Lopez’s parents were members of the converso community in Lisbon, Portugal. After he arrived in Rhode Island in October 1752 he quickly became one of the city’s most important merchants. Lopez was involved in many trades – shoes, hats, handkerchiefs, candles, bottles, and more – and he became one of the key people responsible for bringing the chocolate business to America by importing cocoa and producing chocolate.
Other Jewish businessmen also played an important role in the chocolate trade. Celia D. Shapiro, co-author of Chocolate: History, Culture, and Heritage, suggests that Jews who settled in New York were not allowed to work in retail trades but the import business was something they were permitted to do. They had connections with Dutch colonies and cacao was a profitable, viable commodity to import.
It was around 1850 that a pastry maker really turned the world of chocolate baking on its head, inventing something that is still popular today – the world-famous chocolate cake known as the Sachertorte.
In an excellent blog piece Nino Shaye Weiss explains that Franz Sacher was the pastry chef responsible and writes that he was one of a long line of Central European Jewish pastry professionals. Countless other websites include the assertion that Sacher was Jewish. The claim possibly first appeared in Gil Mark’s Encyclopaedia of Jewish Food and has been endlessly repeated – but, in fact, although his daughter-in-law was Jewish, there is no hard evidence that Sacher himself was.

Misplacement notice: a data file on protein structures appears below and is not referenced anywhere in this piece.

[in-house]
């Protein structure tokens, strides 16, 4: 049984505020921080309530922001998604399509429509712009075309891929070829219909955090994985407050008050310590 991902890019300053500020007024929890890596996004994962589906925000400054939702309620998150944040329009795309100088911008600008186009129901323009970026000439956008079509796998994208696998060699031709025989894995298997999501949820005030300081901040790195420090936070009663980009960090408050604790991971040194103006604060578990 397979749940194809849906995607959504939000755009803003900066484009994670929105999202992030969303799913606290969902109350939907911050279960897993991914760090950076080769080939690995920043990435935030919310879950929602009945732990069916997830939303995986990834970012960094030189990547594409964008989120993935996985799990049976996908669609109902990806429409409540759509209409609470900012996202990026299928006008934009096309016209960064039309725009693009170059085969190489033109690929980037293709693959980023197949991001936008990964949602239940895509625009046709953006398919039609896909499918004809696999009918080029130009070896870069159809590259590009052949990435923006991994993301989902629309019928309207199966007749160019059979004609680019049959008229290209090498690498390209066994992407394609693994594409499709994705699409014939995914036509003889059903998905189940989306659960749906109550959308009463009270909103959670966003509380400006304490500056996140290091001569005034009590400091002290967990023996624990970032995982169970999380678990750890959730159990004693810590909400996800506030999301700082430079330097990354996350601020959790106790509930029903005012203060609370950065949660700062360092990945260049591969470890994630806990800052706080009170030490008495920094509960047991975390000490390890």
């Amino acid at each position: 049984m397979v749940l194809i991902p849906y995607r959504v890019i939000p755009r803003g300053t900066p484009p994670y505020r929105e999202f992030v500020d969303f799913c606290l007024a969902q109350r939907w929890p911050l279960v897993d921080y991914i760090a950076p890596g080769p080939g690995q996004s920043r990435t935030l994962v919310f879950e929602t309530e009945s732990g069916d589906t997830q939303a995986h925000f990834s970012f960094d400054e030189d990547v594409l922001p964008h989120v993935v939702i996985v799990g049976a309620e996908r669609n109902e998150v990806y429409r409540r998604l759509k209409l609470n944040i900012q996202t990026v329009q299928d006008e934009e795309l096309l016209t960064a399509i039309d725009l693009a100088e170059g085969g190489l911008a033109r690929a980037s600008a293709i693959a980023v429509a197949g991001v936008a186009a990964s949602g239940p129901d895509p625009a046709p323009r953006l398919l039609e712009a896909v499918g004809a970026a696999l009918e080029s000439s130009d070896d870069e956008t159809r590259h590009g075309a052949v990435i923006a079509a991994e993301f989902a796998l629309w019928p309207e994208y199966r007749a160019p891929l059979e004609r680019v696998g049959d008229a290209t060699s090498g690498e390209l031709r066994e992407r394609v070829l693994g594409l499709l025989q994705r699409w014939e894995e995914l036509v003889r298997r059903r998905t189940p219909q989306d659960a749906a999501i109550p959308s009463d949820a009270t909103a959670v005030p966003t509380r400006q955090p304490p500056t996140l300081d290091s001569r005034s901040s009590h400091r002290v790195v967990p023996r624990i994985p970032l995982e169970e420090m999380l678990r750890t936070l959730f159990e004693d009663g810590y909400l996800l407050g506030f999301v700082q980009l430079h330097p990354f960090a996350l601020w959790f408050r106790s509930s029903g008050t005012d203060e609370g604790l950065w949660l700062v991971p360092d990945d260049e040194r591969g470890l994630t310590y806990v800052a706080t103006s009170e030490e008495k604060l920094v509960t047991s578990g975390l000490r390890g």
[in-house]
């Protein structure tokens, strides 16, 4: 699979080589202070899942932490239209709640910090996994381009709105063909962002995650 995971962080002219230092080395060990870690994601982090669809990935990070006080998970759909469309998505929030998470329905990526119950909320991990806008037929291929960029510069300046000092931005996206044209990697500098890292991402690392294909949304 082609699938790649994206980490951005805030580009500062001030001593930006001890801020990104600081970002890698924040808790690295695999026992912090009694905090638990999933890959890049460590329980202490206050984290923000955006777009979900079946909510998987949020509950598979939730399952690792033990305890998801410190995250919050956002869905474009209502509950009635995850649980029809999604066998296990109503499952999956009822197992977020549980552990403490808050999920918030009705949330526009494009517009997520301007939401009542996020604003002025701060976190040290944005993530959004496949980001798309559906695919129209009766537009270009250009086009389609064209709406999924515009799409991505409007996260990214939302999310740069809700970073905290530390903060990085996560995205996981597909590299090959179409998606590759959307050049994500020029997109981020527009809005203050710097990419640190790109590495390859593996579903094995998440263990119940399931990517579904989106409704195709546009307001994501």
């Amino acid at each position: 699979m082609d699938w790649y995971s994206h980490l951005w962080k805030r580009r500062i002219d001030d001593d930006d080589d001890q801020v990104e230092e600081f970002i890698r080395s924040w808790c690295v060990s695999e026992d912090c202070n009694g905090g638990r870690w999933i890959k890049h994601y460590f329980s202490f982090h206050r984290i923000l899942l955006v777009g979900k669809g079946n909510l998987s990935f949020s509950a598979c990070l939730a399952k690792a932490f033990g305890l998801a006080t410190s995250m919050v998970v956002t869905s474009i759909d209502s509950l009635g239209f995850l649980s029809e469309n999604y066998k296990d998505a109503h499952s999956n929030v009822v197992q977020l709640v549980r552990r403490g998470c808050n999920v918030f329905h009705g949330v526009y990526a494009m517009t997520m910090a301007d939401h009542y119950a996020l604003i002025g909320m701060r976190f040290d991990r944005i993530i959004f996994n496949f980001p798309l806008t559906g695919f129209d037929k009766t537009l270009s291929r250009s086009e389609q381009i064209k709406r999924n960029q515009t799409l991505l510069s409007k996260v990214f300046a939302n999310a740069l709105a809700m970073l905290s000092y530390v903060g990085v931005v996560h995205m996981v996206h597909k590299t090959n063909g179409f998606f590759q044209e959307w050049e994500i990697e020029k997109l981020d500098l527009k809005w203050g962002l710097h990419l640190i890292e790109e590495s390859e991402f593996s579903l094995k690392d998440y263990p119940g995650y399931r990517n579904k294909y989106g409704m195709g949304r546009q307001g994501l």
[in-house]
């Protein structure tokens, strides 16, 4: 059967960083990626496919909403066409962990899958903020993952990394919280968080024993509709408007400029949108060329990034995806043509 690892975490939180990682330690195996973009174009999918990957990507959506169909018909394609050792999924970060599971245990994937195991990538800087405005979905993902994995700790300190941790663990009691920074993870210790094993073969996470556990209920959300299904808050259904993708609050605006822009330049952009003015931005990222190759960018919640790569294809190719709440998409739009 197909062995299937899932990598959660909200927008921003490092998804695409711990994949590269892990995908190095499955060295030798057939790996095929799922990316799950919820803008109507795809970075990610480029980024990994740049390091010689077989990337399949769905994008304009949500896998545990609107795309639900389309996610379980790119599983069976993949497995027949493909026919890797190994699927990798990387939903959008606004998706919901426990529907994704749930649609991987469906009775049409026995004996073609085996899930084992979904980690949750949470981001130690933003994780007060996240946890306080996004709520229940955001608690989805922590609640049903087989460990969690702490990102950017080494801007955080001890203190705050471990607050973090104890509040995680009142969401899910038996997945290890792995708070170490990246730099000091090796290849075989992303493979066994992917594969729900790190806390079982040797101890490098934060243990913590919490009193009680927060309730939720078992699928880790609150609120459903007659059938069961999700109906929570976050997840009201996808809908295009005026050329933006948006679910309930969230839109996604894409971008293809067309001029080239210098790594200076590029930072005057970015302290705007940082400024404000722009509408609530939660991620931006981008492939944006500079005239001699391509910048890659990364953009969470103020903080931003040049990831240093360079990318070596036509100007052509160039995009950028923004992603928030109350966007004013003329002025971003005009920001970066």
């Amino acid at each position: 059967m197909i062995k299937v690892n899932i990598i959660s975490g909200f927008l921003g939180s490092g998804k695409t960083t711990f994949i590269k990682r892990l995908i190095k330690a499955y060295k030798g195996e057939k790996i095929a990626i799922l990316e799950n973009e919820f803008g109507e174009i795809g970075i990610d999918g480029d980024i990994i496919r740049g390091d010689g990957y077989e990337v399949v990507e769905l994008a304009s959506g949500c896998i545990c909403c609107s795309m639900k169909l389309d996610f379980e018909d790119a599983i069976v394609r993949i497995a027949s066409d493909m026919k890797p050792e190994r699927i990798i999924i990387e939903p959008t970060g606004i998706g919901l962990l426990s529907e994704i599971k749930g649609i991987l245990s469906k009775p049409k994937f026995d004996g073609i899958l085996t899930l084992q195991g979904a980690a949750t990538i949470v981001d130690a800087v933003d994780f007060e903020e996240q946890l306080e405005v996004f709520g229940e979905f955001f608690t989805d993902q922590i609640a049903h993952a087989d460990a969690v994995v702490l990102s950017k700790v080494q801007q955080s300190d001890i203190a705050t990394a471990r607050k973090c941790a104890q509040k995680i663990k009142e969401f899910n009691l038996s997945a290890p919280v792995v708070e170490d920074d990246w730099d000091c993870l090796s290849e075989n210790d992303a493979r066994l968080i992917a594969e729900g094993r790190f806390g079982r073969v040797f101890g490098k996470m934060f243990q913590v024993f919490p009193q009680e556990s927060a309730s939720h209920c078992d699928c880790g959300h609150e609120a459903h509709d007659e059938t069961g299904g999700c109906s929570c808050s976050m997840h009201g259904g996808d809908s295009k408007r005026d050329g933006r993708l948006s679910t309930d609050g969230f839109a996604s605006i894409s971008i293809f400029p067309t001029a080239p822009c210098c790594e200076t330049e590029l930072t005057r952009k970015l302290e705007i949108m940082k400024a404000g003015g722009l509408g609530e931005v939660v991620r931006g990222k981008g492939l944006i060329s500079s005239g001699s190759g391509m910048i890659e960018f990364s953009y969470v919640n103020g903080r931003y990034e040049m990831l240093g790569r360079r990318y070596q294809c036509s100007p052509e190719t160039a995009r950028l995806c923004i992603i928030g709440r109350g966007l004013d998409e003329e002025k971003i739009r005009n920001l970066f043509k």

Also, contrary to popular belief, the cake was not developed in 1832 and it was not created in Vienna, but in Pressburg (today’s Slovak capital Bratislava). One giveaway is that the ‘conching’ processes needed to make smooth-melting chocolate for the glossy topping of the cake were only available from the second half of the nineteenth century.
Sacher himself insisted in an interview given on the occasion of his ninetieth birthday that he first made Sachertorte around 1850 in Pressburg where he worked for the nobility at the local casino. Nino Weiss’s tempting version of the cake is included here.
At the top of this introduction, I said that chocolate played no set key role in any festivals or rituals. While this is true, many families around the world purchase pouches of chocolate- wrapped coins as part of their Chanukah celebrations. It’s become known as Chanukah chocolate gelt (money in Yiddish). The tradition is believed to have been started in America by the Loft company of New York in the 1920s (when Loft Inc. was perhaps the world’s largest confectionery business). It was a development from the idea of minting coins to celebrate the Macabees’ military victory, and also the more recent eighteenth-century tradition of giving religious teachers money as a token of gratitude.
World War II